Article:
Radially Classified Aerosol Detector for Aircraft-Based Submicron Aerosol Measurements

Lynn M. Russell Department of Chemical Engineering, California Institute of Technology, Pasadena, California

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Shou-Hua Zhang Department of Chemical Engineering, California Institute of Technology, Pasadena, California

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Richard C. Flagan Department of Chemical Engineering, California Institute of Technology, Pasadena, California

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John H. Seinfeld Department of Chemical Engineering, California Institute of Technology, Pasadena, California

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Mark R. Stolzenburg Aerosal Dynamics, Inc., Berkeley, California

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Robert Caldow TSI, Inc., St. Paul Minnesota

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Abstract

A radially classified aerosol detector (RCAD) for fast characterization of fine particle size distributions aboard aircraft has been designed and implemented. The measurement system includes a radial differential mobility analyzer and a high-flow, high-efficiency condensation nuclei counter based on modifications to a commercial model (TST, model 3010). Variations in pressure encountered during changes in altitude in flight are compensated by feedback control of volumetric flow rates with a damped proportional control algorithm. Sampling resolution is optimized with the use of an automated dual-bag sampling system. This new system has been tested aboard the University of Washington Cl31a research aircraft to demonstrate its in-flight performance capabilities. The system was used to make measurements of aerosol, providing observations of the spatial variability within the cloud-topped boundary layer off the coast of Monterey, California.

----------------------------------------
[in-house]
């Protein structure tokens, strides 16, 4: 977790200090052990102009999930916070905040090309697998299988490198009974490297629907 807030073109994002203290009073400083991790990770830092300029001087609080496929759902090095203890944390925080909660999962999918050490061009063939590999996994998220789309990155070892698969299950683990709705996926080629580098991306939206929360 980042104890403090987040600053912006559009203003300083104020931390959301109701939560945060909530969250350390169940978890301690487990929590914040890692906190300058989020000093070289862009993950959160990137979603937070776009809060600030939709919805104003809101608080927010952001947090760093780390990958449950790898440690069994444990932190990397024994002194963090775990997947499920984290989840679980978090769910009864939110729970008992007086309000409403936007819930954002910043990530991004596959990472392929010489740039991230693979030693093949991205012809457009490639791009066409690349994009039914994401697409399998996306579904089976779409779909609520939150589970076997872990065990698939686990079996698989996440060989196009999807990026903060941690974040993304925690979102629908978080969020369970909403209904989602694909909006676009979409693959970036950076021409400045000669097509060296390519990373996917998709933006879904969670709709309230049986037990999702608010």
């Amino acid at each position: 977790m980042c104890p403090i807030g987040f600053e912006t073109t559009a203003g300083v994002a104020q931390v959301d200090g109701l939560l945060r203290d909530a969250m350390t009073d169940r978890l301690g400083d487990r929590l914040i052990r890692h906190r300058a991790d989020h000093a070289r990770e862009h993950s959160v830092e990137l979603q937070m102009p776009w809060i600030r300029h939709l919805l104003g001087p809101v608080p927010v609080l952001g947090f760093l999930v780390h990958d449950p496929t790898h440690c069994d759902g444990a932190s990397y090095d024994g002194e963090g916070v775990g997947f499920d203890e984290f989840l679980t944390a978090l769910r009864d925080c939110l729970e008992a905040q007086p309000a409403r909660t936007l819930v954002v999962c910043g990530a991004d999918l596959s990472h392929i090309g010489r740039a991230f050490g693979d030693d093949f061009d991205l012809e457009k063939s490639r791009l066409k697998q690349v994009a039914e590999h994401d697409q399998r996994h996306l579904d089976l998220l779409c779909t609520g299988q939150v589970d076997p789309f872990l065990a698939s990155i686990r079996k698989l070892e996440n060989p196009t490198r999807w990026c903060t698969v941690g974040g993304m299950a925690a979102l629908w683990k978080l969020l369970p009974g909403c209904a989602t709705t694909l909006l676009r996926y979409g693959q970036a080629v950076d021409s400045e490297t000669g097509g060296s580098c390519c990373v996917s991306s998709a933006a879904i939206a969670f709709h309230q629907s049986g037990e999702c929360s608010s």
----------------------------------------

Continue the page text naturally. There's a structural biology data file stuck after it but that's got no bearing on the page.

Abstract

A radially classified aerosol detector (RCAD) for fast characterization of fine particle size distributions aboard aircraft has been designed and implemented. The measurement system includes a radial differential mobility analyzer and a high-flow, high-efficiency condensation nuclei counter based on modifications to a commercial model (TST, model 3010). Variations in pressure encountered during changes in altitude in flight are compensated by feedback control of volumetric flow rates with a damped proportional control algorithm. Sampling resolution is optimized with the use of an automated dual-bag sampling system. This new system has been tested aboard the University of Washington Cl31a research aircraft to demonstrate its in-flight performance capabilities. The system was used to make measurements of aerosol, providing observations of the spatial variability within the cloud-topped boundary layer off the coast of Monterey, California.

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